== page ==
Category Archives: legal

The Mexican Will for the Property Owner in Mexico

The Mexican Will – Is it Necessary?

protecting your assets through proper planning

 

by Linda Jones Neil ABR®, CIPS, SRES, RSPS, (US) and Raoul Rodríguez-Walters, CFP® (US), Enrolled Agent

 

 

US and Canadian citizens living in Mexico frequently ask:

 

“Do I need a Mexican Will?

 

While there is no legal requirement to have a Testament, or Will, executed in Mexico, it often makes sense for people whose only Mexican asset is a home or condominium, to be proactive and draft a Mexican Will.

 

The main reason is that the laws governing transfer of properties to heirs are not always favorable to surviving spouses and property is not always distributed in a manner that the deceased would have wanted.

 

Laws of succession in Mexico are governed by the Civil Code of the state in which the property is located.  While many state laws are based upon the Civil Code of the Federal District, (Mexico City) it is important to investigate the law in the state where property is held to determine precisely how property will be distributed when the owner, or one of the owners, dies without a will (intestate)

 

WILLS FOR PROPERTIES HELD IN A FEE SIMPLE DEED:

 

If the property is located in the interior of the country, outside of the “restricted zone”, the strip of land 50 miles wide along the coastlines and 100 miles wide along the borders, then more than likely the property is held outright in a fee simple deed.

 

In Mexico, there is no such thing as right of survivorship permitting the property to automatically transfer to the surviving spouse.  At the first death, assuming the husband and wife own the property 50/50, an undivided half will be transferred pursuant to the deceased’s will or pursuant to the state’s civil code.

 

In the event the deceased does not have a will and there are surviving children, it is possible that, even in states with revised Civil Codes such as Guanajuato and Baja California Sur, the surviving spouse will have no more than an equal share with the children.  In other words, if Mr. Jones has a wife and four children who survive him, Mrs. Jones will receive only a one-fifth undivided interest in Mr. Jones’s 50% interest in the property.

 

Mrs. Jones will then have to obtain the permission of her four children in order to mortgage or sell the property her 50% interest and the portion she inherited from her husband.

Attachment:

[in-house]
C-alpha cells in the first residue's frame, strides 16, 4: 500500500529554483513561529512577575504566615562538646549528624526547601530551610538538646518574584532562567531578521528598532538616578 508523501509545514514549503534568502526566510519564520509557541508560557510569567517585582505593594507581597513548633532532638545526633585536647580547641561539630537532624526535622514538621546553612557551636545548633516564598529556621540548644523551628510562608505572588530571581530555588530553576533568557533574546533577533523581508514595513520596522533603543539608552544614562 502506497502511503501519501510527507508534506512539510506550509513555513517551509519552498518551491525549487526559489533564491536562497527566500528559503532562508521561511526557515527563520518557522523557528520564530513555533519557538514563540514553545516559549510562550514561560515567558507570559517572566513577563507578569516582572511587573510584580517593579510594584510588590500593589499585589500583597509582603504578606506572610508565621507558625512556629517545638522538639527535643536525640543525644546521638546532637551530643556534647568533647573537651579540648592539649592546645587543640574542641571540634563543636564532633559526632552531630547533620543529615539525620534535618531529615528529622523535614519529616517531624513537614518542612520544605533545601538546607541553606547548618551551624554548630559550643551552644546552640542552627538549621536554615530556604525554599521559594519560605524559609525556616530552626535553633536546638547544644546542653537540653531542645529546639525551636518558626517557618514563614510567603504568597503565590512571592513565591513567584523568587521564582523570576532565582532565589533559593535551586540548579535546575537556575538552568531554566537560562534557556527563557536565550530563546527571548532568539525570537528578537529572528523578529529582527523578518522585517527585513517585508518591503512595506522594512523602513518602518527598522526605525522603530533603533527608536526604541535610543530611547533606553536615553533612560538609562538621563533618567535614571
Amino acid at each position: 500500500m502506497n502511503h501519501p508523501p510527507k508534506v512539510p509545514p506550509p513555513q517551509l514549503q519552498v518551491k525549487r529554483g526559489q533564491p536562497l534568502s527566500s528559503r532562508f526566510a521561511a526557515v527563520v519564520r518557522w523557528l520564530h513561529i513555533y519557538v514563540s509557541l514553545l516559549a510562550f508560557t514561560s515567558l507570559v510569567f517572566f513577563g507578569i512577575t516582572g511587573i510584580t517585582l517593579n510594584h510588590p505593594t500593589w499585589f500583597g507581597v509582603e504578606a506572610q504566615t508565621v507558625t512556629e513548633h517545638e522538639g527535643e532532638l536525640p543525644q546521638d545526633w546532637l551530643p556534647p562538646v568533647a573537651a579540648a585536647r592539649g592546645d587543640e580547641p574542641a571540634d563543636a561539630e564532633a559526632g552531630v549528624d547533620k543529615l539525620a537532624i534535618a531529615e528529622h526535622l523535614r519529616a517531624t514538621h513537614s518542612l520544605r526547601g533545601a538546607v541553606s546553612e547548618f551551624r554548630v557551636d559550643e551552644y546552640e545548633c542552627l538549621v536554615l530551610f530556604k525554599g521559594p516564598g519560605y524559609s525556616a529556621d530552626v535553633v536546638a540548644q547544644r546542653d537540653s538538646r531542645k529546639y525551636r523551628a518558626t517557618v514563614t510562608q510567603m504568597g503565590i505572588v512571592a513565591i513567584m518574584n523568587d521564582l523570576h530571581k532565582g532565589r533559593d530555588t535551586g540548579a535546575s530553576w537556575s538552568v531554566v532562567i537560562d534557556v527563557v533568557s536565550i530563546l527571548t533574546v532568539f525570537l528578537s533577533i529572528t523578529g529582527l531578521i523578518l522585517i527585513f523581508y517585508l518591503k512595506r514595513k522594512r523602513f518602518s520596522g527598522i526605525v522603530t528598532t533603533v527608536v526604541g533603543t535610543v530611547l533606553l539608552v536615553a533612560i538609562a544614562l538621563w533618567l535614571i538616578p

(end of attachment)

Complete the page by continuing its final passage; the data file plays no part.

However, in the Federal District (Mexico City) if the surviving spouse has an estate that is equal to or greater than the shares of the children, then the spouse gets nothing.

 

This can be avoided on fee simple properties by a carefully prepared Will made by each party on title.  The Will, in Mexico, is made before a Notary Public and may be handwritten with an official translation made, or the Notary may insist upon having an official translator present if the party making the will does not speak fluent Spanish.

 

In the last few years many more Mexican states have added provisions to their Civil Code introducing what is known generally as a simplified will, or “Testamento Simplificado”. Basically, the person(s) purchasing a home for personal use are allowed to set up a bequest in the deed to the real property acquired, which functions for all intents and purposes, as a beneficiary designation. As such there wil be no need to initiate a probate process as regards that property. However, please note that a clause such as this a deed to a home in Mexico will only apply to that specific property. Depending on your particular situation, a separate will might still be advisable for other property that you may own.

 

WILLS AND DESIGNATIONS IN FIDEICOMISO PROPERTIES:

Per Article 27 of the Mexican constitution, any property located within the “restricted zone” (see above), acquired by a foreign person, must be held in a Mexican bank trust (fideicomiso).  Essentially, the fideicomiso is a contract with a Mexican bank for it to hold title on behalf of the foreign person.  Thus, with bank as the titleholder, beneficiaries and substitute beneficiaries can be designated within the trust (fideicomiso) contract and no will is required, nor is probate required for disposition of this property.

 

Upon the death of a trust beneficiary, the substitute beneficiary must contact the trustee bank, provide it with a certified copy of the death certificate and request that the substitute be acknowledged as full beneficiary.  Certain costs are involved but no probate is necessary.

 

Great care must be taken, however, in the designation of the beneficiary (ies) to insure that husband will succeed to wife’s interest in the event of wife’s death and vice versa.

 

If the fideicomiso, trust contract, shows the beneficiaries as Jonathan Smith and Geraldine Smith, without specifically stating that the surviving spouse inherits the entire property upon the death of the other, the law will assume that each party owns a 50 % interest in the party and the deceased’s 50% will transfer to his heirs upon his death which may, or may not be to his wife and children depending upon the terms of the civil law in the state where the property is located.

 

While the property held in fideicomiso, the Mexican bank trust, can properly designate successors upon the death of the original beneficiary, personal property such as automobiles, furniture, art work, and so forth are left unprotected if no Mexican Will is made.

 

This is a very important reason for those living in the “restricted zone” to have a will, even if real properties are held in a Mexican bank trust.